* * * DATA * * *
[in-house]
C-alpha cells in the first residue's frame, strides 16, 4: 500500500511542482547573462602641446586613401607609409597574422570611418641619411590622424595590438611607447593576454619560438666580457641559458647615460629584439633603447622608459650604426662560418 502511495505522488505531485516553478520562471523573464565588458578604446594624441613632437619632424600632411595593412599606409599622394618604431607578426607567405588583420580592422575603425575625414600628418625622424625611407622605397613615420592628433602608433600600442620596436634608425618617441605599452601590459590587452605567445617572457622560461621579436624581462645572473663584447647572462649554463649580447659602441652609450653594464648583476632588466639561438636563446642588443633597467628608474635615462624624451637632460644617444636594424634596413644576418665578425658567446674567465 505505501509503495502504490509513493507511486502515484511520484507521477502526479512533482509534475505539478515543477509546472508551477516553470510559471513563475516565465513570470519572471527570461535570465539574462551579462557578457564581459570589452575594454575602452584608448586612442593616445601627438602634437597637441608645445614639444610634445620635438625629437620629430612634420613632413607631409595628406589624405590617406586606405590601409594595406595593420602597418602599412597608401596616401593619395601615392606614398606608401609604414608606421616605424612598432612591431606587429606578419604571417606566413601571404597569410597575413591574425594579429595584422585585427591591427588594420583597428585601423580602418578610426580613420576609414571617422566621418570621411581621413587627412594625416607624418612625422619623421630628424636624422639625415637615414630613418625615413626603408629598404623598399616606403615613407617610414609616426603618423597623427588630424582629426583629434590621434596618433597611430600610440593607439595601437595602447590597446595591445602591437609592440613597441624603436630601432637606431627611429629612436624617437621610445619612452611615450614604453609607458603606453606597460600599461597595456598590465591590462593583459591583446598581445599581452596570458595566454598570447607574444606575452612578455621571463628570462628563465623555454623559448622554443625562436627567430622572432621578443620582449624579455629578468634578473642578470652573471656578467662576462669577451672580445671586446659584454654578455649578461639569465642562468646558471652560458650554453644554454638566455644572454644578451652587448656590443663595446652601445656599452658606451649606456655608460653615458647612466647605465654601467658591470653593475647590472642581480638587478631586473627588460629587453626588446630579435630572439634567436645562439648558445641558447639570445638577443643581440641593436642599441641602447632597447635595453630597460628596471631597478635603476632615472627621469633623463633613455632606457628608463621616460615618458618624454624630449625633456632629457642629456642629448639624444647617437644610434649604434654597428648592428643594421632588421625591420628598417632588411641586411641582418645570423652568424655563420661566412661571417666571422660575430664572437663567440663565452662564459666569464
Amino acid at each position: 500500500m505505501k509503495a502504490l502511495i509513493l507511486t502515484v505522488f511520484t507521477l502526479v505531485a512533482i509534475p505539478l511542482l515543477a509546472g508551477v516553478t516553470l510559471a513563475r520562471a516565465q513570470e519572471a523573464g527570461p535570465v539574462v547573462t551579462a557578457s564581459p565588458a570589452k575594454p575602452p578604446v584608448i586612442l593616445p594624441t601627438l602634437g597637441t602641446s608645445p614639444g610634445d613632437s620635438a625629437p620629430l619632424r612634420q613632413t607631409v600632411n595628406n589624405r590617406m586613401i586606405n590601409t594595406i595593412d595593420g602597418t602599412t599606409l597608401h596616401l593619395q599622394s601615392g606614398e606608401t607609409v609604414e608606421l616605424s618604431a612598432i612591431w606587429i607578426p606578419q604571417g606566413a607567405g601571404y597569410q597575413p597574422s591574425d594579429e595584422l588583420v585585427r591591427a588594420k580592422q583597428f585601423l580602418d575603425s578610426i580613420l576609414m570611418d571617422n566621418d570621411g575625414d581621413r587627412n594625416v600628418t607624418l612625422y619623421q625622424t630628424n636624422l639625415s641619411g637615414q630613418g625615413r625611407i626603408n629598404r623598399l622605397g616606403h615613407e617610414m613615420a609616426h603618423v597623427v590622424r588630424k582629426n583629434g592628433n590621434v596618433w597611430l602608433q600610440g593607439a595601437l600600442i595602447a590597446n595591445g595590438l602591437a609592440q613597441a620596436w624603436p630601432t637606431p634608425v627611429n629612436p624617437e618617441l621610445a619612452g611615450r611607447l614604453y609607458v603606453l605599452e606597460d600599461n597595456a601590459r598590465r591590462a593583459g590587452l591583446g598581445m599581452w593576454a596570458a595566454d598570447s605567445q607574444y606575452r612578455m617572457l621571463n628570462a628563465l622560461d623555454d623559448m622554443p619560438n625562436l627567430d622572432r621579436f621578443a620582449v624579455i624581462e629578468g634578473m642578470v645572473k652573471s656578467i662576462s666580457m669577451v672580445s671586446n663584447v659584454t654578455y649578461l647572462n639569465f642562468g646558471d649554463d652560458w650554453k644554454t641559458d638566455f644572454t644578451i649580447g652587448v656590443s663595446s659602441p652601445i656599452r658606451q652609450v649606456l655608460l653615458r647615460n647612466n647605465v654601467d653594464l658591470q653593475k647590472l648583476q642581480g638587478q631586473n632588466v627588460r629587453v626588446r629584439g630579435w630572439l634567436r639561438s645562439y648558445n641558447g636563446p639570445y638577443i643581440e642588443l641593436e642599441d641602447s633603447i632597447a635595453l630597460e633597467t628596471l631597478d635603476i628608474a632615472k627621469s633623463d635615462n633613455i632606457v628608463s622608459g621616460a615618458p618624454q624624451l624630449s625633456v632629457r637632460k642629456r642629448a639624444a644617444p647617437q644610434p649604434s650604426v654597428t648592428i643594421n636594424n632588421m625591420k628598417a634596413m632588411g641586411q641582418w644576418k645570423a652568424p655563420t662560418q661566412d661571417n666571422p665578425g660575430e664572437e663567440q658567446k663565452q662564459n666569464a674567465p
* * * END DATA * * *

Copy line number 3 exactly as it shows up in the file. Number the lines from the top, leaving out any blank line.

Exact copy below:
Amino acid at each position: 500500500m505505501k509503495a502504490l502511495i509513493l507511486t502515484v505522488f511520484t507521477l502526479v505531485a512533482i509534475p505539478l511542482l515543477a509546472g508551477v516553478t516553470l510559471a513563475r520562471a516565465q513570470e519572471a523573464g527570461p535570465v539574462v547573462t551579462a557578457s564581459p565588458a570589452k575594454p575602452p578604446v584608448i586612442l593616445p594624441t601627438l602634437g597637441t602641446s608645445p614639444g610634445d613632437s620635438a625629437p620629430l619632424r612634420q613632413t607631409v600632411n595628406n589624405r590617406m586613401i586606405n590601409t594595406i595593412d595593420g602597418t602599412t599606409l597608401h596616401l593619395q599622394s601615392g606614398e606608401t607609409v609604414e608606421l616605424s618604431a612598432i612591431w606587429i607578426p606578419q604571417g606566413a607567405g601571404y597569410q597575413p597574422s591574425d594579429e595584422l588583420v585585427r591591427a588594420k580592422q583597428f585601423l580602418d575603425s578610426i580613420l576609414m570611418d571617422n566621418d570621411g575625414d581621413r587627412n594625416v600628418t607624418l612625422y619623421q625622424t630628424n636624422l639625415s641619411g637615414q630613418g625615413r625611407i626603408n629598404r623598399l622605397g616606403h615613407e617610414m613615420a609616426h603618423v597623427v590622424r588630424k582629426n583629434g592628433n590621434v596618433w597611430l602608433q600610440g593607439a595601437l600600442i595602447a590597446n595591445g595590438l602591437a609592440q613597441a620596436w624603436p630601432t637606431p634608425v627611429n629612436p624617437e618617441l621610445a619612452g611615450r611607447l614604453y609607458v603606453l605599452e606597460d600599461n597595456a601590459r598590465r591590462a593583459g590587452l591583446g598581445m599581452w593576454a596570458a595566454d598570447s605567445q607574444y606575452r612578455m617572457l621571463n628570462a628563465l622560461d623555454d623559448m622554443p619560438n625562436l627567430d622572432r621579436f621578443a620582449v624579455i624581462e629578468g634578473m642578470v645572473k652573471s656578467i662576462s666580457m669577451v672580445s671586446n663584447v659584454t654578455y649578461l647572462n639569465f642562468g646558471d649554463d652560458w650554453k644554454t641559458d638566455f644572454t644578451i649580447g652587448v656590443s663595446s659602441p652601445i656599452r658606451q652609450v649606456l655608460l653615458r647615460n647612466n647605465v654601467d653594464l658591470q653593475k647590472l648583476q642581480g638587478q631586473n632588466v627588460r629587453v626588446r629584439g630579435w630572439l634567436r639561438s645562439y648558445n641558447g636563446p639570445y638577443i643581440e642588443l641593436e642599441d641602447s633603447i632597447a635595453l630597460e633597467t628596471l631597478d635603476i628608474a632615472k627621469s633623463d635615462n633613455i632606457v628608463s622608459g621616460a615618458p618624454q624624451l624630449s625633456v632629457r637632460k642629456r642629448a639624444a644617444p647617437q644610434p649604434s650604426v654597428t648592428i643594421n636594424n632588421m625591420k628598417a634596413m632588411g641586411q641582418w644576418k645570423a652568424p655563420t662560418q661566412d661571417n666571422p665578425g660575430e664572437e663567440q658567446k663565452q662564459n666569464a674567465p